Alternatives to Activator.CreateInstance – when milliseconds matter!

Hello World!

Let me open this post with this beautiful quote:

“Time felt slower when we do nothing but wait.” 

 Toba BetaMy Ancestor Was an Ancient Astronaut

On one such occasion, while waiting for a program to do what it should, I thought of analyzing the performance through Red Gate’s ANTS memory profiler and it showed that a significant bit of time was being spent in creating types in a reflective manner using Activator.CreateInstance. A quick Google for alternatives yielded some results that were nothing short of an eye opener for me! So this is sort of a “post-it” for myself and peers of various ways the community has come up with.

I. Roger Alsing’s LINQ way: as explained in his post here
This methodology makes use of an ObjectCreator delegate like so:

delegate T ObjectActivator<T>(params object[] args);

Once you implement the delegate as demonstrated by Roger, the invocation is pretty simple to read:

 ConstructorInfo ctor = typeof(Created).GetConstructors().First();
 ObjectActivator<Created> createdActivator = GetActivator<Created>(ctor);

 //create an instance:
 Created instance = createdActivator (123, "Roger");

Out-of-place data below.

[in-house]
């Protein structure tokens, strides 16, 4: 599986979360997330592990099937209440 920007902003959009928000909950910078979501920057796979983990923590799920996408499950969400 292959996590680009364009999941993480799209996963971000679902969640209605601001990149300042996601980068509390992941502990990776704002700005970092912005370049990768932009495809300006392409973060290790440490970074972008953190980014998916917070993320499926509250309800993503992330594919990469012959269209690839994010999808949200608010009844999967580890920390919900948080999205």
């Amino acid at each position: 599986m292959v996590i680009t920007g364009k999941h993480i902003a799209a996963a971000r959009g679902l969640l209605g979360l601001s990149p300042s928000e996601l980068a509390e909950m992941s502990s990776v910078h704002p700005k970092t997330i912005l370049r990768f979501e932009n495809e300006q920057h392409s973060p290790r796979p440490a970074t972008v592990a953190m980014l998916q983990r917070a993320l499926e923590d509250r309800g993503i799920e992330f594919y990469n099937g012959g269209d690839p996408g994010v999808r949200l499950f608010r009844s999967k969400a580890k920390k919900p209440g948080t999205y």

II. Robert Jan Boeije’s extension method on System.Type as explained in his post here His way is using the power of compiled lambda expressions. (// TODO: something to learn) When you have this extension method in place, the call to create a new instance is as simple as this:

return typeof (T).New<T>(value);

That’s it!

III. Something similar by Steve Wilkes with performance statistics and insightful comments here

IV. Dean Oliver on CodeProject – Using the DynamicMethod class in the Reflection namespace Demonstrated here Here, Dean uses IL.Emit to optimize creation of instances. //TODO: read on how IL emit works!

V. Andrew Rissing on CodeProject: here Again, the magic is lambda expressions and the Func<> delegate Whoa! I guess that’s enough for now!

In summary, the lesson learnt for me is that no more Activator.CreateInstance in my code unless it is for a once per application lifecycle creation!

Happy Coding!

Tagged with:
Posted in .NET, C#, Lamda-Expression, Reflection

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